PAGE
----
dc.description.abstractPossessing different land rights and distinct landscapes, and separated from the rest of the city by invisible institutional boundaries, China's urban villages are unusual enclaves for landless farmers, rural migrants and other urban hukou (citizenship rights) holders in a period of rapid urbanization. Although urban villages are well known for their disorder and unruliness, they provide temporary livelihood for indigenous villagers and inexpensive shelter for migrants and other urban residents. Urban villages are typically perceived as homogeneous low-income neighbour- hoods characterized by low quality and high density housing. In fact, housing differentiation has emerged in urban villages among residents who possess different quantities and types of capital, rights/entitlements, skills and other assets. This paper aims to understand the social groups and the housing differentiation among them in the Chinese urban villages from an institutional perspective. It is based on a large-scale household survey in 11 urban villages in six Chinese cities. Empirical data show evidence of significant housing differentiation within these enclaves: indigenous villagers have become a petty rentier class; rural migrants pay the highest rents while enduring the lowest housing conditions; and housing conditions for urban hukou holders lie between those of the other two groups. Regression analysis suggests that urban villages share similar dynamics of housing differentiation as wider urban spaces, i.e. the combination of strong institutional constraints and emerging market influences leads to housing differentiation and inequality. Residents in urban villages are also highly mobile. The inflows and outflows of population form an important part of the urban socio-spatial restructuring process. © 2010 Taylor & Francis.en_US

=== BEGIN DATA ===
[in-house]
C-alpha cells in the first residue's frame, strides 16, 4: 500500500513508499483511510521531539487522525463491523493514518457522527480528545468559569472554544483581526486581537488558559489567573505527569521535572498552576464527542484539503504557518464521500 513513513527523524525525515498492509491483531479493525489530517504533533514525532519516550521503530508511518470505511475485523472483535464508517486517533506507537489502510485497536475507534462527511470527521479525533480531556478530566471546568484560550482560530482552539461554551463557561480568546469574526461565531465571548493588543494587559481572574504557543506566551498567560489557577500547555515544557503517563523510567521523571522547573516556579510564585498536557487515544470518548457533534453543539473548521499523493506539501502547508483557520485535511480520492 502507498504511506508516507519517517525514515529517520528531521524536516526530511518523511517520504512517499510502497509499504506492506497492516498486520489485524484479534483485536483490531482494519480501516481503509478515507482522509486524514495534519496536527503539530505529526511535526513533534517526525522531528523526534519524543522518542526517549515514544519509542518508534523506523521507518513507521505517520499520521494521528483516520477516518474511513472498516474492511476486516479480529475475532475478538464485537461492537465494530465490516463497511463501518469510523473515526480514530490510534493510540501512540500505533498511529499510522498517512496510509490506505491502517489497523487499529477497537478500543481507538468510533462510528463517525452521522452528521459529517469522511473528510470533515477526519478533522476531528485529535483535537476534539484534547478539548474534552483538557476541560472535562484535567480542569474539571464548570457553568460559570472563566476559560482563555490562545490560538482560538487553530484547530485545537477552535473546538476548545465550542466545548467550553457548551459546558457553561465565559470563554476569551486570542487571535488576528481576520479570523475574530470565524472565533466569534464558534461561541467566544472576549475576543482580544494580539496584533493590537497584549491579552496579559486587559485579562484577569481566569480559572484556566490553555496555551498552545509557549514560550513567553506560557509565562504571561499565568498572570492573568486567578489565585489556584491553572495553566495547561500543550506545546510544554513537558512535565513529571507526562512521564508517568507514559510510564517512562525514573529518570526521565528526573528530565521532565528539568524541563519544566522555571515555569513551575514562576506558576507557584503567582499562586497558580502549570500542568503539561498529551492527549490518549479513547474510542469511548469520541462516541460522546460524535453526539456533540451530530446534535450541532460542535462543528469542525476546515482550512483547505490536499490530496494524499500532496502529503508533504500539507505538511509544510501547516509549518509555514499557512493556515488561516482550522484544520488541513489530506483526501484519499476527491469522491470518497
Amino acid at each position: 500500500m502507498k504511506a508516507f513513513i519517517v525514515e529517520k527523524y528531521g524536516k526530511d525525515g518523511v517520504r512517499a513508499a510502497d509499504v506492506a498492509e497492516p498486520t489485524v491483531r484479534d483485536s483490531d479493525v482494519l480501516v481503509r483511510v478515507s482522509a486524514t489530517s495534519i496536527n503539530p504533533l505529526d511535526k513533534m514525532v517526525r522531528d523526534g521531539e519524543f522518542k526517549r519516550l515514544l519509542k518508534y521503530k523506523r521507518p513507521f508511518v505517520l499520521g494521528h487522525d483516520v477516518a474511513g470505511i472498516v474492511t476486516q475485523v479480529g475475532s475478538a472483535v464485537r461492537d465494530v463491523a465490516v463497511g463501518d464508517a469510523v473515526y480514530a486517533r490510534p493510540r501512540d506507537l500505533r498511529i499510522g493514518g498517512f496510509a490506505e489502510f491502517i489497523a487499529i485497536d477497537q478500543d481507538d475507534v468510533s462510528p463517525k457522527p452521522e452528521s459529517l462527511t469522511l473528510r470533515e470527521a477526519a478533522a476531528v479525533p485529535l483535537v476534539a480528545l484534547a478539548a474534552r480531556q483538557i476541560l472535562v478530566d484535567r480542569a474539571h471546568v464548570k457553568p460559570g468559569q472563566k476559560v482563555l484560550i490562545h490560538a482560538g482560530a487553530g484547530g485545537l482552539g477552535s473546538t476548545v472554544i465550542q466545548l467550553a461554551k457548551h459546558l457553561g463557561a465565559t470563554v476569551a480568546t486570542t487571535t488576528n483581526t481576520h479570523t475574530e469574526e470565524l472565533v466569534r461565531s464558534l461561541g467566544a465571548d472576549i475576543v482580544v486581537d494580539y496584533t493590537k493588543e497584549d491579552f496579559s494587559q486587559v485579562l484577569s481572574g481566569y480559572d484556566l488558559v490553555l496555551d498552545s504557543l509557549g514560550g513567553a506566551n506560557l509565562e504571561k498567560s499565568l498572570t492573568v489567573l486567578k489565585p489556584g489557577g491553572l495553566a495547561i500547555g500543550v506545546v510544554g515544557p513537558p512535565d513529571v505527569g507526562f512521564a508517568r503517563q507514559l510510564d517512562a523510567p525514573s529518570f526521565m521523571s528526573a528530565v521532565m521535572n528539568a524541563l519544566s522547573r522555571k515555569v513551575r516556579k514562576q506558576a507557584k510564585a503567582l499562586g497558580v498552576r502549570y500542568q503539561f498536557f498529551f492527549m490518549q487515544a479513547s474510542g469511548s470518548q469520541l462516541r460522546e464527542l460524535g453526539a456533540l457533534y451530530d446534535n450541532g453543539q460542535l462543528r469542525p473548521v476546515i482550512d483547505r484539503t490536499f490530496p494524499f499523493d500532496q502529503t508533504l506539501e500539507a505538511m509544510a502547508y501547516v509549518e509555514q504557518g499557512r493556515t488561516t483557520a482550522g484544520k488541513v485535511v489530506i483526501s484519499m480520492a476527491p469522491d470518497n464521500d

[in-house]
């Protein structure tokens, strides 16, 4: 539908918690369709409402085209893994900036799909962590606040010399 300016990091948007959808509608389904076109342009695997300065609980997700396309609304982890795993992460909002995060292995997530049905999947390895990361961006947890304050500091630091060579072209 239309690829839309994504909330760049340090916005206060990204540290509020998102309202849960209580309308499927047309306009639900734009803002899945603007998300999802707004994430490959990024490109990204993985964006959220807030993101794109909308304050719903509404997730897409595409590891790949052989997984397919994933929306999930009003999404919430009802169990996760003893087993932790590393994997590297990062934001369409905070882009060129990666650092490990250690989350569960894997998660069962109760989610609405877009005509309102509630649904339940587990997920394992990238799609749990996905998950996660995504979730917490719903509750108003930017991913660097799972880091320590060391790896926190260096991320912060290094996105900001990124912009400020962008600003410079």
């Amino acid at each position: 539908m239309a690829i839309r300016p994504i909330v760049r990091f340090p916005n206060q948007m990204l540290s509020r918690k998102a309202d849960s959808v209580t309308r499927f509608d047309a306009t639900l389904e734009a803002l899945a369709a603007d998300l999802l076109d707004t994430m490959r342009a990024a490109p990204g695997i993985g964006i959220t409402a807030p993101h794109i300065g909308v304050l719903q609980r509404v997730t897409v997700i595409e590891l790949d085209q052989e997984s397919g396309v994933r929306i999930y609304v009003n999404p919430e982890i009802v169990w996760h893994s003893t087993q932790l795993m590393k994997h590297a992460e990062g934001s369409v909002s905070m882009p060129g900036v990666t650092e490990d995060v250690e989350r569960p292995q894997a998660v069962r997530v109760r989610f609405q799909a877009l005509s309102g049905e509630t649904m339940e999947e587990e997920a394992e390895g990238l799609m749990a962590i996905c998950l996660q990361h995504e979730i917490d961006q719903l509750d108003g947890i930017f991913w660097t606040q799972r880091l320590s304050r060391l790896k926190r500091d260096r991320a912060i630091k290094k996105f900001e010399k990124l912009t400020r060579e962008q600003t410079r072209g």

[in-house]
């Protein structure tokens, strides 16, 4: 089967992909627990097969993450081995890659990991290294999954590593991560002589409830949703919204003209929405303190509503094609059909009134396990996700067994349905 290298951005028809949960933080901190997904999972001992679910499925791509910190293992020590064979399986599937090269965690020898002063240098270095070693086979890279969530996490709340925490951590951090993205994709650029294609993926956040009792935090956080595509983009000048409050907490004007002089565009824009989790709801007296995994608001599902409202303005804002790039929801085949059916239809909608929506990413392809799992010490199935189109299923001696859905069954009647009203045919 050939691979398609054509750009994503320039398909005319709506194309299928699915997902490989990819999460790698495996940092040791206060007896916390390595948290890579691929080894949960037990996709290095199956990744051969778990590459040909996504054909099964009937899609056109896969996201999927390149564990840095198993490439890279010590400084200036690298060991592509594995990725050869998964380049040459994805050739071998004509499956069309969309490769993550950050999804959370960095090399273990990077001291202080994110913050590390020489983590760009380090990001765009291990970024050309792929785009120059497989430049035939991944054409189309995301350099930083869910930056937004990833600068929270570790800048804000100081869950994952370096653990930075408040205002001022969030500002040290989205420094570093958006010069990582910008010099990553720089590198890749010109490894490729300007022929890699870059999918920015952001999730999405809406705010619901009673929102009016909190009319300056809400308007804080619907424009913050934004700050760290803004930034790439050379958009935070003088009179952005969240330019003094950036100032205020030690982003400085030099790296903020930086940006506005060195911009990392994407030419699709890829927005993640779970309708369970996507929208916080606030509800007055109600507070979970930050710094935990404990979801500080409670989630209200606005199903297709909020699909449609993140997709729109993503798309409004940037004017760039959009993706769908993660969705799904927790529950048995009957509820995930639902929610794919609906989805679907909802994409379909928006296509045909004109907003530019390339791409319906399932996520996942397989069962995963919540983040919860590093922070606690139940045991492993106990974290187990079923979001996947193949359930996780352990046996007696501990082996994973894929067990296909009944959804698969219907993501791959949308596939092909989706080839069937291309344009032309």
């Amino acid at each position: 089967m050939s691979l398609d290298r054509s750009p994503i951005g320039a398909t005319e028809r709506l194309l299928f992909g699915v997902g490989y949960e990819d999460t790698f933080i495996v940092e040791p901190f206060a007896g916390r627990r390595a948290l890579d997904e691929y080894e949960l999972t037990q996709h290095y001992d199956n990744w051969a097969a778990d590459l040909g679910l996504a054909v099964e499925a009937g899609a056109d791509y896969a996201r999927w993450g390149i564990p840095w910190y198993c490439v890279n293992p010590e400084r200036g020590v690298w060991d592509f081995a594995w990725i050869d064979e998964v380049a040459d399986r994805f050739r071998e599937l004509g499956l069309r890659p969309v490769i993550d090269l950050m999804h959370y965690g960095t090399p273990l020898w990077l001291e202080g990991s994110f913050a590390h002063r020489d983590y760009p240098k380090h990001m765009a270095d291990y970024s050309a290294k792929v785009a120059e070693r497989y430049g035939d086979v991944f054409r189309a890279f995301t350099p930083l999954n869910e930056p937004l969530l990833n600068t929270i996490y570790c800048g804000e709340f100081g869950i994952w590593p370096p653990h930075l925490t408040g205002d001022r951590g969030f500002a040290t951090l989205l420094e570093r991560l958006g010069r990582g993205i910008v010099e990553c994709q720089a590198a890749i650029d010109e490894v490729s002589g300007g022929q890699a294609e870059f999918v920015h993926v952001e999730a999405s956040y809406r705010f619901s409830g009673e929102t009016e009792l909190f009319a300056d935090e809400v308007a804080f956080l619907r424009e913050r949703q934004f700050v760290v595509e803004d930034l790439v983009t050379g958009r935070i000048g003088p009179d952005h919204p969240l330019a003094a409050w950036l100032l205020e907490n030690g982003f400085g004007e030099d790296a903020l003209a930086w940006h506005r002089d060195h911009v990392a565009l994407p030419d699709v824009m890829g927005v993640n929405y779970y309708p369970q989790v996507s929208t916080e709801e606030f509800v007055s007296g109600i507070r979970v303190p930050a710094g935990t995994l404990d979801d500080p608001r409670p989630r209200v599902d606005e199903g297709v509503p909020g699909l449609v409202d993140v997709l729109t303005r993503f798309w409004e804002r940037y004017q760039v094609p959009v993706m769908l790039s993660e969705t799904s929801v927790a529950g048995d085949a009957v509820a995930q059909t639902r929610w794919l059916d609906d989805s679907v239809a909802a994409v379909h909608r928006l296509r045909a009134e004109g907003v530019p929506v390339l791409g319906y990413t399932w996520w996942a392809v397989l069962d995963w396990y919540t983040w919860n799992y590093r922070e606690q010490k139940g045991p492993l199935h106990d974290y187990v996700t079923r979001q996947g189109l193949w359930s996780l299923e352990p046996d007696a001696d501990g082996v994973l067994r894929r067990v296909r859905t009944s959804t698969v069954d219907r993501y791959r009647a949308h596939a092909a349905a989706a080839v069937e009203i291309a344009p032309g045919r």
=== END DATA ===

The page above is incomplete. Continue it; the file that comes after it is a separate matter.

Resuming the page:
dc.languageengen_US
dc.publisherRoutledge. The Journal's web site is located at http://www.tandf.co.uk/journals/titles/02673037.aspen_US
dc.relation.ispartofHousing Studiesen_US
dc.subjectChinaen_US
dc.subjectHousing Differentiationen_US
dc.subjectInstitutionen_US
dc.subjectSocial Groupsen_US
dc.subjectUrban Villagesen_US
dc.titleSocial groups and housing differentiation in China's urban villages: An institutional interpretationen_US
dc.typeArticleen_US
dc.identifier.emailWebster, C: cwebster@hku.hken_US
dc.identifier.authorityWebster, C=rp01747en_US
dc.description.naturelink_to_subscribed_fulltexten_US
dc.identifier.doi10.1080/02673037.2010.483585en_US
dc.identifier.scopuseid_2-s2.0-77954964337en_US
dc.relation.referenceshttp://www.scopus.com/mlt/select.url?eid=2-s2.0-77954964337&selection=ref&src=s&origin=recordpageen_US
dc.identifier.volume25en_US
dc.identifier.issue5en_US
dc.identifier.spage671en_US
dc.identifier.epage691en_US
dc.identifier.isiWOS:000280385700005-
dc.publisher.placeUnited Kingdomen_US
dc.identifier.scopusauthoridHe, S=8621446800en_US
dc.identifier.scopusauthoridLiu, Y=8388500700en_US
dc.identifier.scopusauthoridWu, F=7403463877en_US
dc.identifier.scopusauthoridWebster, C=7201838784en_US